• The translation and rotation of the least-squares fitting process define the experimental base reference frame (for G1 in the above example), and its three axes are orthonormal by definition.
  • By design, the base rings of Atomic_A.pdb and Atomic_G.pdb match each other closely (see below), as are the pyrimidines bases. The least-square fitted root-mean-square deviation (rmsd) of the nine base-ring atoms between standard A and G is only 0.04 Å. Fitting the standard A (instead of G) onto G1 of 1ehz leads to a base reference frame that is essentially indistinguishable from the one above (see below). This feature shows that any ambiguity in assigning modified purines to A or G, or pyrimidines to C, T, or U causes no notable differences in 3DNA/DSSR results.
Comparison of base-ring atomic coordinates in standard G and A
          Atomic_G.pdb                         Atomic_A.pdb
N9 G   -1.289   4.551   0.000   |   N9  A   -1.291   4.498   0.000
C8 G    0.023   4.962   0.000   |   C8  A    0.024   4.897   0.000
N7 G    0.870   3.969   0.000   |   N7  A    0.877   3.902   0.000
C5 G    0.071   2.833   0.000   |   C5  A    0.071   2.771   0.000
C6 G    0.424   1.460   0.000   |   C6  A    0.369   1.398   0.000
N1 G   -0.700   0.641   0.000   |   N1  A   -0.668   0.532   0.000
C2 G   -1.999   1.087   0.000   |   C2  A   -1.912   1.023   0.000
N3 G   -2.342   2.364   0.001   |   N3  A   -2.320   2.290   0.000
C4 G   -1.265   3.177   0.000   |   C4  A   -1.267   3.124   0.000
Comparison of G1 (1ehz) base reference frame derived using standard G or A
             Atomic_G.pdb                |             Atomic_A.pdb
 53.7571    41.8678    52.9303  # origin | 53.7286    41.9276    52.9482  # origin
 -0.2589    -0.2496    -0.9331  # x-axis | -0.2562    -0.2540    -0.9327  # x-axis
 -0.5430     0.8365    -0.0731  # y-axis | -0.5444     0.8352    -0.0780  # y-axis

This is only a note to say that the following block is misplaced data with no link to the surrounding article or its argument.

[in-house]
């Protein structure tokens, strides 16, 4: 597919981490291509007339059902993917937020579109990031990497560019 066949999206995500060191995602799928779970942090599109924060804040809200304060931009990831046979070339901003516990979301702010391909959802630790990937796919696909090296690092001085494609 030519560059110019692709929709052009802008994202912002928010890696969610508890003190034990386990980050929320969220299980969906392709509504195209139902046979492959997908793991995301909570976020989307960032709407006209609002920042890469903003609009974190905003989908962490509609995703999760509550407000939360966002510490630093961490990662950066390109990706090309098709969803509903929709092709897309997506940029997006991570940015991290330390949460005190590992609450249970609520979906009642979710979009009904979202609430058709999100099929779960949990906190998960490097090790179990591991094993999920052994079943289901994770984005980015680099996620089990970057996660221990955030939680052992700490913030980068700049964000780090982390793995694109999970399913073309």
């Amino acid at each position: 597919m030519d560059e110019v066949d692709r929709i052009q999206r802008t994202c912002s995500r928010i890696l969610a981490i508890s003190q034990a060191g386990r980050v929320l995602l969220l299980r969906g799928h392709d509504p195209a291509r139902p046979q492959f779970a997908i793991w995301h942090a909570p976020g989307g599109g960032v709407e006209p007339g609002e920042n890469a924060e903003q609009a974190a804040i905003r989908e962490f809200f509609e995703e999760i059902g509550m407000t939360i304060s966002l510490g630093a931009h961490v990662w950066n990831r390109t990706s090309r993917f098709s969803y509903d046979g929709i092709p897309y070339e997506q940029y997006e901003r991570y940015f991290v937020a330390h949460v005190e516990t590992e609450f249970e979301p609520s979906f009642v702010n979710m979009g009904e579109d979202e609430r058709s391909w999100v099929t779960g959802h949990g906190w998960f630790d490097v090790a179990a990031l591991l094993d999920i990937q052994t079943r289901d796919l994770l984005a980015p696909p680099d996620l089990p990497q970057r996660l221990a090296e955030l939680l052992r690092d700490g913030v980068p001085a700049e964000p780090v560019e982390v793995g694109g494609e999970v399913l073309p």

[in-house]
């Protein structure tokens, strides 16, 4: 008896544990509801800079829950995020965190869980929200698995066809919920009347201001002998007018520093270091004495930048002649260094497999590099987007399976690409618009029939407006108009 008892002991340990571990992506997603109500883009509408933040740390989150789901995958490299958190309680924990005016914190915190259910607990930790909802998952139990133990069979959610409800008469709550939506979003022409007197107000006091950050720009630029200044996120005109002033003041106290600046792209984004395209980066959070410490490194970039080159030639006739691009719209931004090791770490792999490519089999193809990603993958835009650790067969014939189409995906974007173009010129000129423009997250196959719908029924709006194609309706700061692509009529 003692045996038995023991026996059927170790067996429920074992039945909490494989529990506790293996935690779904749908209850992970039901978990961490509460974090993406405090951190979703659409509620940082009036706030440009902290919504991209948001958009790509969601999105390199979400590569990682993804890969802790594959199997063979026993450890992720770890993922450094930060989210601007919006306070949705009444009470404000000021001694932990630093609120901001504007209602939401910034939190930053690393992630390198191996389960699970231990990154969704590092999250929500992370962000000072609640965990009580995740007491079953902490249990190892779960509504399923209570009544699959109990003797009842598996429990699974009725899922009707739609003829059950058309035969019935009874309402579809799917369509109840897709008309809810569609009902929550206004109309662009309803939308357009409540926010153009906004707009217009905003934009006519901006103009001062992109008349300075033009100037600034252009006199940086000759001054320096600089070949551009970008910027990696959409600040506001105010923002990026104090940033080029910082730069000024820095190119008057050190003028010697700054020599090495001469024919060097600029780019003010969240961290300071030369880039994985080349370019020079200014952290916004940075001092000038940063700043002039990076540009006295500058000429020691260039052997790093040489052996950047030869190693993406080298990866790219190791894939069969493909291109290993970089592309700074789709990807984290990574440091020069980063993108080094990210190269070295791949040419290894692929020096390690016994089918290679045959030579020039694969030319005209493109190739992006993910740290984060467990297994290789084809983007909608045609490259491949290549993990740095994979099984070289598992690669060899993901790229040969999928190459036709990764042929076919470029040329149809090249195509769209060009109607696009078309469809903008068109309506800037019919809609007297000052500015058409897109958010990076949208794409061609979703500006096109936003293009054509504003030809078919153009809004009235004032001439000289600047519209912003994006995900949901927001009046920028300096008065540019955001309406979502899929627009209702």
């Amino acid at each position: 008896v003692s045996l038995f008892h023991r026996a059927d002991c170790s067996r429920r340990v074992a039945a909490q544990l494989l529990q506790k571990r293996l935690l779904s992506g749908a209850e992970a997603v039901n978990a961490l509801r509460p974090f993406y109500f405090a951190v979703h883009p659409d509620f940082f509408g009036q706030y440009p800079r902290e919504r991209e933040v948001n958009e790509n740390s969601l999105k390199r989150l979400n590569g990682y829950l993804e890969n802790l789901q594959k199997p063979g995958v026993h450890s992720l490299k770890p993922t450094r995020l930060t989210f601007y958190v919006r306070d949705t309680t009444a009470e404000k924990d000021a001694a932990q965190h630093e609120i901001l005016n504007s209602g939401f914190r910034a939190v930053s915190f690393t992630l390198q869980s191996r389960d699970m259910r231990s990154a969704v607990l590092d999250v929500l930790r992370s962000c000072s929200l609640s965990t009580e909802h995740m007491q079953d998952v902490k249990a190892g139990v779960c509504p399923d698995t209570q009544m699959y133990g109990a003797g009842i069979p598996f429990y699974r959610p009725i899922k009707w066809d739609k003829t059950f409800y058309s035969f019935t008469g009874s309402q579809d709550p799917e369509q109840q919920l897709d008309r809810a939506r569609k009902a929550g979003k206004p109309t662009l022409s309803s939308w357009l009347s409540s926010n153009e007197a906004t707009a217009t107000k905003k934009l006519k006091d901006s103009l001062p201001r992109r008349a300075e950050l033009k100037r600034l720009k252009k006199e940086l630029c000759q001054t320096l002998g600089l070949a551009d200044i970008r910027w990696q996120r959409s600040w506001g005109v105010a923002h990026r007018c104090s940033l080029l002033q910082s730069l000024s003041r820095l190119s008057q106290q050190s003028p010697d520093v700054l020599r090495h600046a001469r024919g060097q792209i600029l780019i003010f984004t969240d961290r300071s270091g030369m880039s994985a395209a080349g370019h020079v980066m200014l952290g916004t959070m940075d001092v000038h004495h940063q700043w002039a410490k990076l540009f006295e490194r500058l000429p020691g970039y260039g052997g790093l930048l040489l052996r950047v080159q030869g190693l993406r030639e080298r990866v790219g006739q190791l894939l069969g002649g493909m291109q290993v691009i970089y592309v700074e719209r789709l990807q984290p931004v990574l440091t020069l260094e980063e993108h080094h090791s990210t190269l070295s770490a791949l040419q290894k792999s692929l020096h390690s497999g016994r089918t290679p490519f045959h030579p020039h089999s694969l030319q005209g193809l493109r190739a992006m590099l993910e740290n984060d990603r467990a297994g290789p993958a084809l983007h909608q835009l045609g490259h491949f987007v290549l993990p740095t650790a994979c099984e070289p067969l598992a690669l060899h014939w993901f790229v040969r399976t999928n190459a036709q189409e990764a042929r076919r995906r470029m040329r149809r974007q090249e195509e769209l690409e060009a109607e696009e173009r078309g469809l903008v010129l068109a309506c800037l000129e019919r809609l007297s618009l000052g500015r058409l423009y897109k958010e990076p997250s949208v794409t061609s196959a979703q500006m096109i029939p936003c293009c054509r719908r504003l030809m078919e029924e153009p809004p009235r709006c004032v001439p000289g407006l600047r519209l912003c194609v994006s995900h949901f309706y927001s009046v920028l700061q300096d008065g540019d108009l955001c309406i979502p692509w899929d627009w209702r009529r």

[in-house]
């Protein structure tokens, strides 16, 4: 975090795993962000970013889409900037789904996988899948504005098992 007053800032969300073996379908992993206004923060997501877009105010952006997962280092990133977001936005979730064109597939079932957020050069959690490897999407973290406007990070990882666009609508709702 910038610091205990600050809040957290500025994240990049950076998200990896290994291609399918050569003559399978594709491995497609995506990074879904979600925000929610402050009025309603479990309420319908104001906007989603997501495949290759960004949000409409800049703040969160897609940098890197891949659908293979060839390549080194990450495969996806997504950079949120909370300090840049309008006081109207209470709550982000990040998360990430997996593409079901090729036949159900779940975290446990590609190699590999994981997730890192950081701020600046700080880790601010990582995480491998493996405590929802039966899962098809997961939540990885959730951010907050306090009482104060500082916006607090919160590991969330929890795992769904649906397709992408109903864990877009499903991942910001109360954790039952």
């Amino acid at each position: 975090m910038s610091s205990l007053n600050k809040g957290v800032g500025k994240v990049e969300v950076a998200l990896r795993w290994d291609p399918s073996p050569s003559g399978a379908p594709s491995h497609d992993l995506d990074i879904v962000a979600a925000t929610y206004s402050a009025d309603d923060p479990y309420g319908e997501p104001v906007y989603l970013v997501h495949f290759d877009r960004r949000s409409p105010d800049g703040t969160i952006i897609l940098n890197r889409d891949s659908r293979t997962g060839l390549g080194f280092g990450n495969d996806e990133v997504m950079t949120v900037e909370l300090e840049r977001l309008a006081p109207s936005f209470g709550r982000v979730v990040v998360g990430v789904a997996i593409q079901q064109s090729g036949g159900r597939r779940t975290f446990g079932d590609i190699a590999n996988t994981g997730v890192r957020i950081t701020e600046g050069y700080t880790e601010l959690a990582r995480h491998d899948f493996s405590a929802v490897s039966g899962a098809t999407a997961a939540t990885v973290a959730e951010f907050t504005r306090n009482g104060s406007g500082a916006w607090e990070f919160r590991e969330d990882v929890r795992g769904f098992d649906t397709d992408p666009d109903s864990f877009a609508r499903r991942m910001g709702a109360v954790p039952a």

0.7988     0.4878    -0.3521  # z-axis |  0.7988     0.4878    -0.3522  # z-axis

Related topics:

Comment

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Automatic identification of nucleotides

Any analysis of nucleic acid structures start with the identification of nucleotides (nts), the basic building unit. As per the PDB convention, each nt (like any other ligands) is specified by a three-letter identifier. For example, the four standard RNA nts are ..A, ..C, ..G, and ..U, respectively. The four corresponding standard DNA nts are .DA, .DC, .DG, and .DT, respectively. Note that here, for visualization purpose, each space is represented by a dot (.). In practice, the following codes for the five standard DNA/RNA nts — ADE, CYT, GUA, THY, and URA — are also commonly encountered, among other variants.

On top of the standard nts, there are numerous modified ones, each assigned a unique three-letter code. In the classic yeast phenylalanine tRNA (PDB id: 1ehz), 14 out of the 76 nts are modified, as shown in Fig. 1 below.

Modified nucleotides in yeast tRNA
Fig. 1: Modified nucleotides in yeast phenylalanine tRNA 1ehz

It is challenging to maintain a comprehensive and updated list of ever-inceasing nts encountered in the PDB and molecular dynamics (MD) simulation packages (e.g., AMBER, GROMACS, and CHARMM). Thus, as of today, some well-known DNA/RNA structural bioinformatics tools can handle only standard nts or a limited list of modified ones.

From early on in the development of 3DNA, I observed that all recognized nts have a core six-membered ring, with atoms named N1,C2,N3,C4,C5,C6 consecutively (see Fig. 2 below). Purines have three additional atoms, named N7,C8,N9. So it is feasible to automatically identify nts, and classify them as pyrimidines and purines, based on the common core skeleton shared by all of them. Moreover, the ‘skeleton’ is not effected by any possible tautomeric or protonation state.

Common names of core base atoms
Fig. 2: Identification of nts in 3DNA/DSSR based on atomic names and planar geometry

Early versions of 3DNA employed only three atoms (N1, C2 and C6) and three distances to decide a nt. Purines were further discriminated by the N9 atom, and the N1–N9 distance. While developing DSSR, I revised the nt-identification algorithm by using a least-squares fitting procedure that makes use of all available base ring atoms instead of selected ones. The same new algorithm has also been adapted into the find_pair/analyze etc programs in 3DNA, as of v2.2.

As always, the idea can be best illustrated with a worked example. Guanine in its standard base reference frame, with the following list of nine ring atoms coordinates, is chosen for the least-squares fitting. See file Atomic_G.pdb in the 3DNA distribution, and also Table 1 of the report A Standard Reference Frame for the Description of Nucleic Acid Base-pair Geometry.